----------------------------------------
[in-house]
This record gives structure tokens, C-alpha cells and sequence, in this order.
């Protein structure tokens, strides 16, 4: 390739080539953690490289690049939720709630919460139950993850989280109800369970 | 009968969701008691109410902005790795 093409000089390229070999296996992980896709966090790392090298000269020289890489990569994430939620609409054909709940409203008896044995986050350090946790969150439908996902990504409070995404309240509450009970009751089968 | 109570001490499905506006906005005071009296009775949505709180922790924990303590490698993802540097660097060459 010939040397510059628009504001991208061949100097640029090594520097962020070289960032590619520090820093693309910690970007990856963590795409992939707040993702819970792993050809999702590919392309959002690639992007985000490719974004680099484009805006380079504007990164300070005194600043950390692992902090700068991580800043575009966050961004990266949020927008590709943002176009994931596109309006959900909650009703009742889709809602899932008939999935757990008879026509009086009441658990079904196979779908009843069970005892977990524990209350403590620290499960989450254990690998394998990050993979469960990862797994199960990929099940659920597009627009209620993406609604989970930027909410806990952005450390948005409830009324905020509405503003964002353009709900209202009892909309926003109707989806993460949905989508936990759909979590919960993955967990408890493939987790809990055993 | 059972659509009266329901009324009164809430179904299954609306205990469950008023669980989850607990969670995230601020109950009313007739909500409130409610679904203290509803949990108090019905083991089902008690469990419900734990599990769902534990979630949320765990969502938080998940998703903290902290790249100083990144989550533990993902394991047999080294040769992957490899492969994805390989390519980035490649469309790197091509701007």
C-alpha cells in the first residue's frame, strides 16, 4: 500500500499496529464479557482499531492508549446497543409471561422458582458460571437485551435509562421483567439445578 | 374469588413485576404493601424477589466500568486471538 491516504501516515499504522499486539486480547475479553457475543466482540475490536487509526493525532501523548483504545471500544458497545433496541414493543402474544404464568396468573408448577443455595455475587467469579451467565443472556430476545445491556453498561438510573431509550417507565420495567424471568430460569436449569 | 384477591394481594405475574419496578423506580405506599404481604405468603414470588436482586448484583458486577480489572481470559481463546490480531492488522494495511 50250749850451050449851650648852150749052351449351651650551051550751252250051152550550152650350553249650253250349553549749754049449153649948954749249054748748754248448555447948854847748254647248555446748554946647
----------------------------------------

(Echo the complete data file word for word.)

[in-house]
This record gives structure tokens, C-alpha cells and sequence, in this order.
């Protein structure tokens, strides 16, 4: 390739080539953690490289690049939720709630919460139950993850989280109800369970 | 009968969701008691109410902005790795 093409000089390229070999296996992980896709966090790392090298000269020289890489990569994430939620609409054909709940409203008896044995986050350090946790969150439908996902990504409070995404309240509450009970009751089968 | 109570001490499905506006906005005071009296009775949505709180922790924990303590490698993802540097660097060459 010939040397510059628009504001991208061949100097640029090594520097962020070289960032590619520090820093693309910690970007990856963590795409992939707040993702819970792993050809999702590919392309959002690639992007985000490719974004680099484009805006380079504007990164300070005194600043950390692992902090700068991580800043575009966050961004990266949020927008590709943002176009994931596109309006959900909650009703009742889709809602899932008939999935757990008879026509009086009441658990079904196979779908009843069970005892977990524990209350403590620290499960989450254990690998394998990050993979469960990862797994199960990929099940659920597009627009209620993406609604989970930027909410806990952005450390948005409830009324905020509405503003964002353009709900209202009892909309926003109707989806993460949905989508936990759909979590919960993955967990408890493939987790809990055993 | 059972659509009266329901009324009164809430179904299954609306205990469950008023669980989850607990969670995230601020109950009313007739909500409130409610679904203290509803949990108090019905083991089902008690469990419900734990599990769902534990979630949320765990969502938080998940998703903290902290790249100083990144989550533990993902394991047999080294040769992957490899492969994805390989390519980035490649469309790197091509701007």
C-alpha cells in the first residue's frame, strides 16, 4: 500500500499496529464479557482499531492508549446497543409471561422458582458460571437485551435509562421483567439445578 | 374469588413485576404493601424477589466500568486471538 491516504501516515499504522499486539486480547475479553457475543466482540475490536487509526493525532501523548483504545471500544458497545433496541414493543402474544404464568396468573408448577443455595455475587467469579451467565443472556430476545445491556453498561438510573431509550417507565420495567424471568430460569436449569 | 384477591394481594405475574419496578423506580405506599404481604405468603414470588436482586448484583458486577480489572481470559481463546490480531492488522494495511 50250749850451050449851650648852150749052351449351651650551051550751252250051152550550152650350553249650253250349553549749754049449153649948954749249054748748754248448555447948854847748254647248555446748554946647